Why Do I Have Regret After A Breakup? 5 Questions That Help You Figure Out If You Made The Right Choice

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Most breakups come with some form of regret: regret that it didn't work out, regret that it ended the way it did, and, if you were the one to do it, perhaps even regret that you broke up with your partner. So, how do you know when your regret over a breakup actually signifies that the breakup was the wrong decision? And when is it just a normal effect of heartbreak?

"Whenever you break up with someone, there may always be a feeling of regret," marriage and family therapist Sophia Reed, PhD, tells Bustle. "At some point, you did actually care about that person, and even if the breakup was the right decision, you can still feel bad about it because of the way the relationship turned out. Or, you can feel regret about having to hurt that person through the breakup itself. Even though you feel regret does not mean that it was the wrong choice."

On the other hand, there are situations where you might break up with someone for the wrong reason and regret it because you really do belong back together. How do you know which situation you're in? Here are some questions to ask yourself to better understand why you regret your breakup and whether it was the right choice.

1. Has Your Life Been Better Since The Breakup?

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Granted, this is a hard question to answer if you've just broken up with someone. And you may feel sad for a while whether it was the right decision or not. But after a while, you should notice whether you only feel sad, or whether you also feel free or relieved.

"Like the old saying goes, 'I can do bad all by myself,'" Reed says. "You don't need another person to make your life worse than if you were single. So if your life is better without them in it, then it was meant for you to breakup. Relationships should add and not take away."

2. Did You Think It Through?

If you broke up in the midst of a heated argument, the chances are higher that the breakup was a mistake, because you may not have had the opportunity to carefully consider what to do. If you spent weeks mulling it over, on the other hand, more mulling is probably unnecessary.

Tina B. Tessina, PhD, psychotherapist and author of Dr. Romance's Guide to Finding Love Today, tells Bustle she recommends asking, "Was there a lot of drama? This probably indicates you and your partner were just reacting to each other, and the breakup wasn’t really thought out. It’s worth going back, apologizing, and seeing if you can talk about what is wrong and work through it." Then again, she adds, "If you two fought all the time, that may be a good reason to break up."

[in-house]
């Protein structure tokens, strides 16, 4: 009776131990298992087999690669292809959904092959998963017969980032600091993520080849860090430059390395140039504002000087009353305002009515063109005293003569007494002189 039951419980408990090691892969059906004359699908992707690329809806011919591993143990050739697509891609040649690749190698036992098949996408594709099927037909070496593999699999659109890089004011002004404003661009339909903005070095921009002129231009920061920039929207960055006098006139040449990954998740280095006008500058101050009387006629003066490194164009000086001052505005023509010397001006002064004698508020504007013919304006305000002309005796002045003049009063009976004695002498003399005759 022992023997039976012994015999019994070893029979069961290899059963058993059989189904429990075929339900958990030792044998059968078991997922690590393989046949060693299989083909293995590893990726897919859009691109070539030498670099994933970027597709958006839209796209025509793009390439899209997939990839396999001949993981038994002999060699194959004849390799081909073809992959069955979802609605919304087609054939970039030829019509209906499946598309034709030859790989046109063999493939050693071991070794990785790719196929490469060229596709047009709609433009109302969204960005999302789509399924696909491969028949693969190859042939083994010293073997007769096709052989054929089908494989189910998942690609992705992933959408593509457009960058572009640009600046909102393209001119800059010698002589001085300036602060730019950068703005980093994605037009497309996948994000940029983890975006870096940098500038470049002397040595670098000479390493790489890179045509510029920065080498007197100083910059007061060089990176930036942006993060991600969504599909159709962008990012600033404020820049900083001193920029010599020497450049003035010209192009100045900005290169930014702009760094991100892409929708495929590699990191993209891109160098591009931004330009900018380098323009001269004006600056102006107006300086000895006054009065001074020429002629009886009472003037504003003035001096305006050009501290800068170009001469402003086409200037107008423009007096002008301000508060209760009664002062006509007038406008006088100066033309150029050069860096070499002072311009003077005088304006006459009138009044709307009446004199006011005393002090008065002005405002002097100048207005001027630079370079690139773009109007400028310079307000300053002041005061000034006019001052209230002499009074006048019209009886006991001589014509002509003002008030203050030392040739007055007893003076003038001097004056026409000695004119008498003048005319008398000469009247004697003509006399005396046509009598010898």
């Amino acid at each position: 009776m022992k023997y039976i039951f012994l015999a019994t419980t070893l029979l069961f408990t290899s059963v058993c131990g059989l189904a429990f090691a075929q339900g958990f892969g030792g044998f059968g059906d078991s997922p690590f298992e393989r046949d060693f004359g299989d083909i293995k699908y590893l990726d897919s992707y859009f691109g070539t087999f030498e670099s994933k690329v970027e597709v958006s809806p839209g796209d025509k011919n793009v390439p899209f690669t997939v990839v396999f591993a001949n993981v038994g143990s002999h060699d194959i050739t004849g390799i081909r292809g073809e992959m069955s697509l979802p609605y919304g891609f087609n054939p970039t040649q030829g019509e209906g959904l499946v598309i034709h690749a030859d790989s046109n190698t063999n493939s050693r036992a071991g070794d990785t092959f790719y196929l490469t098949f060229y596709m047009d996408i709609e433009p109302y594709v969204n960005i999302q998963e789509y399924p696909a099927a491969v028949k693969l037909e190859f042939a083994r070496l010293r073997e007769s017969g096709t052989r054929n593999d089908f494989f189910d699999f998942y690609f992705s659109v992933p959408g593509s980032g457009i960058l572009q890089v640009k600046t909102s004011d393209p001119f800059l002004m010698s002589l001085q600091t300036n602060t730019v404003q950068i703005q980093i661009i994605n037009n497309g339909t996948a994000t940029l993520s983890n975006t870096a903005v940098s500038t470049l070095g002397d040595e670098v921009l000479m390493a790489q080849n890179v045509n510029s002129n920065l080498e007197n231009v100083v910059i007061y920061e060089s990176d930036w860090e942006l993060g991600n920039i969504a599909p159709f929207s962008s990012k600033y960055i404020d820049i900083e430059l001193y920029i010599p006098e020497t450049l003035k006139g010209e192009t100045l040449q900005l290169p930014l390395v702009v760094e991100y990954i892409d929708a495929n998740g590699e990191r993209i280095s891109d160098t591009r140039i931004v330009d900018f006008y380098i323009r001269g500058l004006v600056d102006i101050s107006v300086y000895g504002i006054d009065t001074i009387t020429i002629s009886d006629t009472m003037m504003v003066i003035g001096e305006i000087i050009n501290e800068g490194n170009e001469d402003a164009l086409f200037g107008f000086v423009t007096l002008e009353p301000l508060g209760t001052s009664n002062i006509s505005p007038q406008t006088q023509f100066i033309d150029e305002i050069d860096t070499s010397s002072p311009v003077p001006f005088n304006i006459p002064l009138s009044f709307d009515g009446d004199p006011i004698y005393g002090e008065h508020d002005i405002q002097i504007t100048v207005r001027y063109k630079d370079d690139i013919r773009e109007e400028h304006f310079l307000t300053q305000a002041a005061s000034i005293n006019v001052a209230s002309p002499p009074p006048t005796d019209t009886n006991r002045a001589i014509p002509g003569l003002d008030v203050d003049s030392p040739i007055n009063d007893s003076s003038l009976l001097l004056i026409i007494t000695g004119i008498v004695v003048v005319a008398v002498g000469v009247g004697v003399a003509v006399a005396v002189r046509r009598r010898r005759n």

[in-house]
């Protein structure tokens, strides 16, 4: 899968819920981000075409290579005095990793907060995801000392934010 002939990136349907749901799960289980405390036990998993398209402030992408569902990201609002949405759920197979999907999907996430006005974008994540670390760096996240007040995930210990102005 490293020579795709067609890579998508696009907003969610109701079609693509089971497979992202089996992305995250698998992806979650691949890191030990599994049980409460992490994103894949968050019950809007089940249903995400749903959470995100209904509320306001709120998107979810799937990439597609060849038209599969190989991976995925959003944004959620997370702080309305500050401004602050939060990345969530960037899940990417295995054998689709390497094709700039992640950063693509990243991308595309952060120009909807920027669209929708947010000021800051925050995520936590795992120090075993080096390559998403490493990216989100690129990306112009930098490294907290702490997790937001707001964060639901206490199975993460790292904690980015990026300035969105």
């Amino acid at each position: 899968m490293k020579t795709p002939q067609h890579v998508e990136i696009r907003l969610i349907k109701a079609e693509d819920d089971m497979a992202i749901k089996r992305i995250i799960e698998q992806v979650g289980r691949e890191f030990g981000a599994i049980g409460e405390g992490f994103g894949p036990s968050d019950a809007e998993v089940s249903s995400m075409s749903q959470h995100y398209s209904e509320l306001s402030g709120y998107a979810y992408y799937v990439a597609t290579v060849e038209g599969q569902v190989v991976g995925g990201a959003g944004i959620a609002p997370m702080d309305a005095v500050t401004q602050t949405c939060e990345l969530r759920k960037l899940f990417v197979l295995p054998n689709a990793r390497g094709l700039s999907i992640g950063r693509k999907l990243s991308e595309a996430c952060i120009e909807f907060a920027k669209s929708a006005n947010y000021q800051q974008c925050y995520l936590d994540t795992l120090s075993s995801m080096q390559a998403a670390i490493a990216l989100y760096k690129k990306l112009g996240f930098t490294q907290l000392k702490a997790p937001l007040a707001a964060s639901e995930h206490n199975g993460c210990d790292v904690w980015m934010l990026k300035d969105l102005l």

3. What Do Your Friends Think?

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You're ultimately the one who understands your situation the most, so you can't make a decision just because someone else thinks you should. But if you have certain friends that you trust to have good heads on their shoulders, they may help you talk it through and see things you're missing.

"If they’re saying, 'You know it wasn’t working. I think you’re better off,' then pay attention," Tessina says. "They might be right."

4. Did You Try To Make It Work?

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If you both tried your best and couldn't make it work, there's no reason to feel bad about it ending. But if you didn't take measures like talking through your problems, proposing compromises, and possibly going to couples' therapy, this may be an opportunity to do that rather than end the relationship.

"You may need to try a couple of counselors before you find one you can work with. Look for a counselor who is demanding, who expects you to change what you’re doing. It will be the best investment you ever made in your [relationship] and your own happiness," Tessina says. "If you haven’t calmly told the truth about how you’re feeling, and it only comes out when you fight, then you haven’t created a chance to fix things and restore your loving feelings."

5. Is The Reason You Broke Up Really Important To You?

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You get to decide what your criteria are for a partner, so nobody can tell you whether your reasons for breaking up were good enough. What matters is whether the issue you broke up over is truly important to you.

"If you’re sure you broke up for a good reason, trust yourself," Tessina says. "Just the upset of being alone and not wanting to date again isn’t enough to get back into a relationship that wasn’t working."

So, only you can say whether your breakup was the right decision — but keep in mind that it often seems like the wrong decision when it was right. If your only reasons for wanting to get back together are that you love and miss your ex, but all the problems you broke up over are still there, they'll still be there if you get back together. Unless you think you have a shot at resolving them, it's better to learn the lesson the first time than to do it all over again.